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MEDIA RANCH, INC. v. MANHATTAN CABLE TELEVISION

February 26, 1991

MEDIA RANCH, INC., PLAINTIFF,
v.
MANHATTAN CABLE TELEVISION, INC., DEFENDANT.



The opinion of the court was delivered by: Sand, District Judge.

OPINION

This case raises questions of first impression regarding the meaning of § 612 of the Cable Communications Policy Act of 1984 ("Cable Act"), 47 U.S.C. § 532 (1984). The plaintiff, Media Ranch, Inc. ("Media"), is the producer of an adult-oriented cable television program called "Midnight Blue." The defendant, Manhattan Cable Television, Inc. ("MCTV"), is a subsidiary of Time Warner, Inc. MCTV operates a cable television system that serves much of Manhattan.

In this action, Media seeks relief under § 612 of the Cable Act on the ground that MCTV has set unreasonable terms and conditions for the continued broadcast of "Midnight Blue." Presently before this Court are two motions: MCTV's motion for summary judgment or, in the alternative, a protective order; and Media's motion for a declaration that MCTV has not set aside the number of leased access channels required by the Cable Act. For the reasons given below, MCTV's motion for summary judgment is denied. This Court reserves decision on MCTV's request for a protective order. Media's motion for a declaration that MCTV has not set aside the proper number of leased access channels is granted.

I. BACKGROUND

Pursuant to a franchise agreement with the City of New York, MCTV operates a cable television system with forty-two activated channels which reaches over 250,000 households and numerous hotels, restaurants and bars in Manhattan. MCTV is currently in the process of completing a service upgrade. Customers in the upgraded areas receive all forty-two activated channels, while those in the areas not yet upgraded receive only thirty-eight channels.

For more than ten years, Media has produced a television show entitled "Midnight Blue." The show is a magazine-type program hosted by Media's president, Al Goldstein. "Midnight Blue" presents news, features and commentaries on various sexual and nonsexual themes. It regularly features sexually explicit material, such as nude dancing, and carries commercials advertising adult-oriented services including phone lines for sexually oriented conversations and escort services.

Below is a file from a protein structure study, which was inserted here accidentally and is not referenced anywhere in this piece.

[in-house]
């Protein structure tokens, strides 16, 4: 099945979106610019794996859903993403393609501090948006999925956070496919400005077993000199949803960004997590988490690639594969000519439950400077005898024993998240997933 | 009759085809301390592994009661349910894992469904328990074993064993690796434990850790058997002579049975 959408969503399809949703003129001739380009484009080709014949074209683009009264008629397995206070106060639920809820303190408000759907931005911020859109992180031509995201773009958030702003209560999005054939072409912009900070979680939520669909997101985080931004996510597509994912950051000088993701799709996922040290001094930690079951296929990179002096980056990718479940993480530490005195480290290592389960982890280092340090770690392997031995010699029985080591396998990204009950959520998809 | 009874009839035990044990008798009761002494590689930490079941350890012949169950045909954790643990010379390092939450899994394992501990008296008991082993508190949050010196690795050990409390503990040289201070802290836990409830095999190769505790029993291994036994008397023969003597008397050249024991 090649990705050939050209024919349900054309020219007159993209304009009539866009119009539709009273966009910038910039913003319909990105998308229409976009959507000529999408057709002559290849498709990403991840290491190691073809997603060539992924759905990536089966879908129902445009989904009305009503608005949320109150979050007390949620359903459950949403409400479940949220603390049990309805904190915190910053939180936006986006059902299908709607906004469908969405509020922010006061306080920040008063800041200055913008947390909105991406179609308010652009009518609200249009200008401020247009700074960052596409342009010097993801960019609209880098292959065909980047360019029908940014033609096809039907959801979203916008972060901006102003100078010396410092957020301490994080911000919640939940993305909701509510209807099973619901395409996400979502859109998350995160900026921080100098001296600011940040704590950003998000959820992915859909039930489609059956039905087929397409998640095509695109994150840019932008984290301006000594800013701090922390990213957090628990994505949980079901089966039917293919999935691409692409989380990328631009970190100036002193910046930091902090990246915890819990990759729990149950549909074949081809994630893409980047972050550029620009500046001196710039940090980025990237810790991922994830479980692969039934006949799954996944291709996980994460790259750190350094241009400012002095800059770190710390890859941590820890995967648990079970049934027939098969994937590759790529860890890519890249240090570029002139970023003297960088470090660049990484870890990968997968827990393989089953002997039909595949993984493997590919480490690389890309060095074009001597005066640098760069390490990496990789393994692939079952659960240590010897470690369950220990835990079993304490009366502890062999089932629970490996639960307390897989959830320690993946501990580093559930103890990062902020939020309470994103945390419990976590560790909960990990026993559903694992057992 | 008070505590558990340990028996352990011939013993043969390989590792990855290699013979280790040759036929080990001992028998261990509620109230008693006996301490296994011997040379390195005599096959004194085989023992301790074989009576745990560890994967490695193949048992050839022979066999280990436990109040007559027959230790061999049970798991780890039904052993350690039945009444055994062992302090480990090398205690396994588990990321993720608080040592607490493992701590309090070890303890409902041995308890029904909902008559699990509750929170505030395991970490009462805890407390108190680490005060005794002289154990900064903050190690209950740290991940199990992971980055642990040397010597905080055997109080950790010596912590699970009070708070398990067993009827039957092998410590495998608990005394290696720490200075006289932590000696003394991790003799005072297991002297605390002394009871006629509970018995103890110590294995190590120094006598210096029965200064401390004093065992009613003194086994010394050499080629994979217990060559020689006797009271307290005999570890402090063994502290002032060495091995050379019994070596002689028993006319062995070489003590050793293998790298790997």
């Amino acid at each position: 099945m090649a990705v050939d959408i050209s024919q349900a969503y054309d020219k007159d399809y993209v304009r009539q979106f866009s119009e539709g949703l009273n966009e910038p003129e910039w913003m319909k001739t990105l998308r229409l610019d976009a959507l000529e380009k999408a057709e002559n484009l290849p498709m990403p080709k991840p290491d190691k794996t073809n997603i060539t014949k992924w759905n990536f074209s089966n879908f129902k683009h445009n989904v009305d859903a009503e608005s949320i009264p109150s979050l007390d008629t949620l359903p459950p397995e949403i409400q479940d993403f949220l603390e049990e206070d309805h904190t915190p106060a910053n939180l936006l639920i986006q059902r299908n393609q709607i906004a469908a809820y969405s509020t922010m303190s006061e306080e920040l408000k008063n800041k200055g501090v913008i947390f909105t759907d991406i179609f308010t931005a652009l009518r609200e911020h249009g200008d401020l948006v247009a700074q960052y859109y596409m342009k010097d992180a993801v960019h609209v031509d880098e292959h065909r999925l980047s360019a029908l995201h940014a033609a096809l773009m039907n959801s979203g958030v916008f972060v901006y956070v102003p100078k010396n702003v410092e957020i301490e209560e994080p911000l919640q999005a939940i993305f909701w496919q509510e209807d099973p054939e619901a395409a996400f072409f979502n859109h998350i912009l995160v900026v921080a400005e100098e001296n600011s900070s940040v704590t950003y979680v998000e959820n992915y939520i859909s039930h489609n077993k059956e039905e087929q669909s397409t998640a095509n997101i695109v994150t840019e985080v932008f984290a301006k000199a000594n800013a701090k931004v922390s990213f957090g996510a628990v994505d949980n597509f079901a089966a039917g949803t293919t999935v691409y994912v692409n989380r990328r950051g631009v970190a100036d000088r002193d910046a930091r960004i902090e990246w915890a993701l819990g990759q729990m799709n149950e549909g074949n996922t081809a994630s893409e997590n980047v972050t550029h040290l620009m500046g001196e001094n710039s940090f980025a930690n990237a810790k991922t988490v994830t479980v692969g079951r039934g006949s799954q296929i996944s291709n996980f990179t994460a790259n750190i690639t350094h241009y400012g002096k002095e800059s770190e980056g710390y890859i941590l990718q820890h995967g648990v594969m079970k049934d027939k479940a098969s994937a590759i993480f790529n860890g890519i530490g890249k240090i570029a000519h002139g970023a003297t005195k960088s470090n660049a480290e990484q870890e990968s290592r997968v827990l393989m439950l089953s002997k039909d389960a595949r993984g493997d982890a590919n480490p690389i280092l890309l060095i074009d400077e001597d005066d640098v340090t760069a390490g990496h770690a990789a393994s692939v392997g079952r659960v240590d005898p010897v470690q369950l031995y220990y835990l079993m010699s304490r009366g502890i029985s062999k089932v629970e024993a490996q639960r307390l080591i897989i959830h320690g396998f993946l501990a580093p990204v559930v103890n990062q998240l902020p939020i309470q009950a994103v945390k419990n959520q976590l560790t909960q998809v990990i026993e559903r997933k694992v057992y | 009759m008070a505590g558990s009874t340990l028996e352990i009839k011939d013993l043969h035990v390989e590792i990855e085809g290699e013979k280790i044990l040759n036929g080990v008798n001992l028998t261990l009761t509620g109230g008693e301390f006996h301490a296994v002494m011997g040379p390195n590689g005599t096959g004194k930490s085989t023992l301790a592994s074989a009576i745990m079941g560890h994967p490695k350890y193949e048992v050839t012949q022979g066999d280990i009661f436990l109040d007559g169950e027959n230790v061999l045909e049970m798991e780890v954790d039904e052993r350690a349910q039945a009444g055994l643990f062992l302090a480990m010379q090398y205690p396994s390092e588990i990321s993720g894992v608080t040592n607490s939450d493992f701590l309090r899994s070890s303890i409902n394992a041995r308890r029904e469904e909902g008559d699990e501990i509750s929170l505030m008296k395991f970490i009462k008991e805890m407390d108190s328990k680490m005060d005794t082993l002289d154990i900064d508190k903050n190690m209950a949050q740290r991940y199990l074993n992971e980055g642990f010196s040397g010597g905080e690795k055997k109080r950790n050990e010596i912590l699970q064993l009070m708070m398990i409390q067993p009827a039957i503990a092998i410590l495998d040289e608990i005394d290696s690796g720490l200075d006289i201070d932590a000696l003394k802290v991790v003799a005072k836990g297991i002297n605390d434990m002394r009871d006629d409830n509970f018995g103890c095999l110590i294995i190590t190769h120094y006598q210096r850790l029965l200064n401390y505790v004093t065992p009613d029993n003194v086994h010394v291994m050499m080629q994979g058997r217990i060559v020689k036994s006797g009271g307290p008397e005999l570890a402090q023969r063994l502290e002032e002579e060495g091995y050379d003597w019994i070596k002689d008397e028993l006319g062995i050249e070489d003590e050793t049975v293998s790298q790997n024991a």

From 1980 until October 1, 1990, "Midnight Blue" was broadcast on cable Channel 23.*fn1 In August, 1990, MCTV decided to devote Channel 23 entirely to C-SPAN programming. By letter dated August 14, 1990, MCTV informed Media and the other independent programmers who were using Channel 23 that it would no longer be available to them after October 1st. See Ex. 1 to Affidavit of Fred Ciccone (12/20/90). However, the letter explained that the programmers could seek time on either the public access or leased access channels which MCTV had established.

The public access and leased access channels referred to in the letter were established by MCTV in an attempt to comply with the requirements of the Cable Act and the terms of its franchise agreement with the City of New York.*fn2 MCTV designated Channels 16 and 17 as public access channels on which time is available to the public free of charge on a first-come, first-served basis. No commercials are permitted on those channels. Channels 26, 35, 40 and 43 were set aside for leased access use by unaffiliated commercial programmers.*fn3 Commercials are permitted on the leased access channels.